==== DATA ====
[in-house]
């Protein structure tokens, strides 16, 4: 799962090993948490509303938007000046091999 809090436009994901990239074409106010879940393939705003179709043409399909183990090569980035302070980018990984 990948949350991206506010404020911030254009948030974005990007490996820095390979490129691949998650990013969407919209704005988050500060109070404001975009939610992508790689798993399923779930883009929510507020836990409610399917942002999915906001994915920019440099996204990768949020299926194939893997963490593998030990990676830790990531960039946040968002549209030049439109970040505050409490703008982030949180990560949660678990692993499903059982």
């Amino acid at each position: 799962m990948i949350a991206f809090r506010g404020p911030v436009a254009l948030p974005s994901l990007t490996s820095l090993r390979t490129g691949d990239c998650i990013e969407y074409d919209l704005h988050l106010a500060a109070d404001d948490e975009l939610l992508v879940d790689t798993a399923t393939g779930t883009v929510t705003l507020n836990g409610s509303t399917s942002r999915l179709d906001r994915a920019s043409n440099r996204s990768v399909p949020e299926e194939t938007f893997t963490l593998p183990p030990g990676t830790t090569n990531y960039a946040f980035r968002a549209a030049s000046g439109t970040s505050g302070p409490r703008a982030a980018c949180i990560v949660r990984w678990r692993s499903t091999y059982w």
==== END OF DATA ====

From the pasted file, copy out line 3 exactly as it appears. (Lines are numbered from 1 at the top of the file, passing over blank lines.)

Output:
């Amino acid at each position: 799962m990948i949350a991206f809090r506010g404020p911030v436009a254009l948030p974005s994901l990007t490996s820095l090993r390979t490129g691949d990239c998650i990013e969407y074409d919209l704005h988050l106010a500060a109070d404001d948490e975009l939610l992508v879940d790689t798993a399923t393939g779930t883009v929510t705003l507020n836990g409610s509303t399917s942002r999915l179709d906001r994915a920019s043409n440099r996204s990768v399909p949020e299926e194939t938007f893997t963490l593998p183990p030990g990676t830790t090569n990531y960039a946040f980035r968002a549209a030049s000046g439109t970040s505050g302070p409490r703008a982030a980018c949180i990560v949660r990984w678990r692993s499903t091999y059982w």